A disclosure scheme which allows men and women to ask police about a partner’s violent past is to be extended nationwide following a successful trial.
First Minister Nicola Sturgeon today announced the initiative, dubbed Clare’s Law, would be rolled out across the country after a six-month trial in Aberdeen and Ayrshire.
There is no excuse or place for domestic abuse in ScotlandNicola Sturgeon
The scheme encourages people to request details of criminal convictions from police if they have concerns about being in an abusive relationship.
It follows the success of a disclosure scheme already adopted in England and known as Clare’s Law after 36-year-old Clare Wood, who was murdered in Salford, Greater Manchester in 2009 by a man she had met on Facebook.
During the Scottish pilot, 59 applications were made for information, leading to 22 disclosures being made.
Ms Sturgeon said: “There is no excuse or place for domestic abuse in Scotland and we need to do all we can to ensure we protect people from what is an abhorrent crime.
“I announced earlier this year new funding of £20 million over the next three years to step up our work to tackle violence against women. We are working in partnership to combat domestic abuse and we see Police Scotland’s Disclosure Scheme for Domestic Abuse as a vital step forwards.
“The victims of this unacceptable behaviour are predominantly female but males are also targeted; we must make sure that everyone is offered protection and information which reduces the risk of harm. I firmly believe that people who have concerns that their partner may have a history of domestic abuse should be able to find out.”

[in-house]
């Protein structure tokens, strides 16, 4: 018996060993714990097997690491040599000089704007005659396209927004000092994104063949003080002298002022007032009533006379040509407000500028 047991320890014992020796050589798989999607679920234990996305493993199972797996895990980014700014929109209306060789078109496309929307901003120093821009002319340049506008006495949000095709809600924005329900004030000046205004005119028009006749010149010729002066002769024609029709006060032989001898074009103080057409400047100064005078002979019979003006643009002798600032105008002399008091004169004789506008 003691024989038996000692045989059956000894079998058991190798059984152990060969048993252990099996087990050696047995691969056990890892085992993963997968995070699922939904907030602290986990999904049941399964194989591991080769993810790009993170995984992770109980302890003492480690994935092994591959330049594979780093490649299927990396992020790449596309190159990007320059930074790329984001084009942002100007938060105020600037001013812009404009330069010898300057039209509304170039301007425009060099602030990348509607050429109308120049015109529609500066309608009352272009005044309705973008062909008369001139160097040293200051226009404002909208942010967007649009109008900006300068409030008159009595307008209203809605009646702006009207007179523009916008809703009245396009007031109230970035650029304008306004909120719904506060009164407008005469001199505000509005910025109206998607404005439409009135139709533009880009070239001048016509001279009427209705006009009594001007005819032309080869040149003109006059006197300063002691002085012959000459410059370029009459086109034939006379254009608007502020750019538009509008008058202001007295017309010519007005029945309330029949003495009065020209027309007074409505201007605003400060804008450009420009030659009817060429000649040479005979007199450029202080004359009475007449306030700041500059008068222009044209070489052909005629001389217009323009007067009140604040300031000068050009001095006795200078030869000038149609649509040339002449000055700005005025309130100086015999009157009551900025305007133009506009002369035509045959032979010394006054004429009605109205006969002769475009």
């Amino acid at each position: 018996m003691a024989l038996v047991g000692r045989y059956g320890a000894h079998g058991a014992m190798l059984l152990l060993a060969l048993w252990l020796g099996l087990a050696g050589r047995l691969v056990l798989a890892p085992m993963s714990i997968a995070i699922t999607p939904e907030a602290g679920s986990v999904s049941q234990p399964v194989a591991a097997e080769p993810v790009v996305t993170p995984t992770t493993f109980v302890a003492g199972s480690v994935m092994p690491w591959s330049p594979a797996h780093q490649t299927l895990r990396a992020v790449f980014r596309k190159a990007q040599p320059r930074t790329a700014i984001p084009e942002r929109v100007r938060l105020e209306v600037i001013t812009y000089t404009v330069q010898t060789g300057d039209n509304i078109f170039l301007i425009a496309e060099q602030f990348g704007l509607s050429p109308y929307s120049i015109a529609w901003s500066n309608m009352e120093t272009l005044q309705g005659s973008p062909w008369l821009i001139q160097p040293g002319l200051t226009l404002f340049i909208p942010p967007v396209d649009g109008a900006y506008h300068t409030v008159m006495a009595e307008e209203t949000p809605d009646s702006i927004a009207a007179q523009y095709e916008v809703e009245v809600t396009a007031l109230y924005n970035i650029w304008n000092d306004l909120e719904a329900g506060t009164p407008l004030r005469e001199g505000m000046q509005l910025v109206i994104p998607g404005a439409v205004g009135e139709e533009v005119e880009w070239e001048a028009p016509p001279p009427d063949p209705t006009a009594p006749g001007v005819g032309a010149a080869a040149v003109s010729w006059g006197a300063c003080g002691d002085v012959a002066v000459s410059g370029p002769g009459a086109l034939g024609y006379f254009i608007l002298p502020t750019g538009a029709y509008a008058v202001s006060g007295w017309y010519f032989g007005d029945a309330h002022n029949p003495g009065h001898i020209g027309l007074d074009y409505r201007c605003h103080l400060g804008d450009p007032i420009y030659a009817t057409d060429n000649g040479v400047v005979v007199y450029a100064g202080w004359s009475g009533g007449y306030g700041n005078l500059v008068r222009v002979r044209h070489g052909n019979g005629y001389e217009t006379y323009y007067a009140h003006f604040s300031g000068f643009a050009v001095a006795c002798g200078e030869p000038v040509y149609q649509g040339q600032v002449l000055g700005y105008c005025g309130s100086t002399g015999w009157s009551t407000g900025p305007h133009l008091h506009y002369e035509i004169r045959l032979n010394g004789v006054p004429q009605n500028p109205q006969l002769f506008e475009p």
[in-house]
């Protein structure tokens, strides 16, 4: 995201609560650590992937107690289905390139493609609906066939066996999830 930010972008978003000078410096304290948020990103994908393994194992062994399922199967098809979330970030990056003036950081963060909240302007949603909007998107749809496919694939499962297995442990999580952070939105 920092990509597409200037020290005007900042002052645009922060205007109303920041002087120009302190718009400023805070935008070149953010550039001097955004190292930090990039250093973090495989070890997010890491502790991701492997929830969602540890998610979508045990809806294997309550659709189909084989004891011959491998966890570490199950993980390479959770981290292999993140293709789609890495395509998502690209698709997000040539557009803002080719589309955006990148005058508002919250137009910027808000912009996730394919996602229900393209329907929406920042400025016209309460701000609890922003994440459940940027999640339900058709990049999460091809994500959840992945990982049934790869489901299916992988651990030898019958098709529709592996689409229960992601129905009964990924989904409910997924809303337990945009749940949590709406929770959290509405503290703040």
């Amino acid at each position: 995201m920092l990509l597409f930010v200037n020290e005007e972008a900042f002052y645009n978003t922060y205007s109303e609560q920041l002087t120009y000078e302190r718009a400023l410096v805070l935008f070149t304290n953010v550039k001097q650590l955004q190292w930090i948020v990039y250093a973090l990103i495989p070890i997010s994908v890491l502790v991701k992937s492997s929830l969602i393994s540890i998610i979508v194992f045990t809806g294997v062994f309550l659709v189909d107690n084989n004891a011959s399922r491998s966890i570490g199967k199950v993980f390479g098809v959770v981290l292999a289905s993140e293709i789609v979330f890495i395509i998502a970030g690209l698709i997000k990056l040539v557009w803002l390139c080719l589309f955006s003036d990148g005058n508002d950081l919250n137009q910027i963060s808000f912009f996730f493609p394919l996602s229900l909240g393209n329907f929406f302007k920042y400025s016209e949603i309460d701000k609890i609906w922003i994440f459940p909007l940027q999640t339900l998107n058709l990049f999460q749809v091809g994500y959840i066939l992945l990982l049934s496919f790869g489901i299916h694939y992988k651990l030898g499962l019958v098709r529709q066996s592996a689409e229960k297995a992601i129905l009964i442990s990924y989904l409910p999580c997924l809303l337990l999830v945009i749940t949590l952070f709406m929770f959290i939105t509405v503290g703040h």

The first minister was joined at an event in Glasgow by Michael Brown, whose daughter Clare lends her name to the scheme.
Clare’s Law, which came into force in England and Wales in March last year, followed the death of 36-year-old Miss Wood, who was strangled and set on fire by her ex-boyfriend George Appleton.
Mother-of-one Miss Wood met Appleton on Facebook, unaware of his history of violence against women, including repeated harassment, threats and the kidnapping at knifepoint of one of his ex-girlfriends.
Under the Scottish pilot, anyone with concerns was encouraged to fill out an online form for information.
The scheme is split between the Right to Ask and the Power to Tell, which allows the authorities to warn someone they believe to be at risk.
Chief Constable Sir Stephen House, said: “Domestic abuse impacts on all our communities even though it often takes place behind closed doors. We will not tolerate domestic abuse. We will tackle it and we will remove those who present the risk because we want to prevent it destroying the lives of its victims and those children who too often witness this abuse.
“By expanding this scheme, there is the potential to protect hundreds of people and to stop them become the victims of abusers, either directly or indirectly.
“And it is a clear signal to those who would abuse others that they cannot hide and their abusive history will be disclosed if it means protecting others.”
Linda Rodgers, chief executive of Edinburgh Women’s Aid, added: “More than 2,000 women used Edinburgh Women’s Aid services last year. We welcome anything that makes women safer and we look forward to working with our partners in police and government towards a Scotland where everyone, no matter what their community, can live without fear.”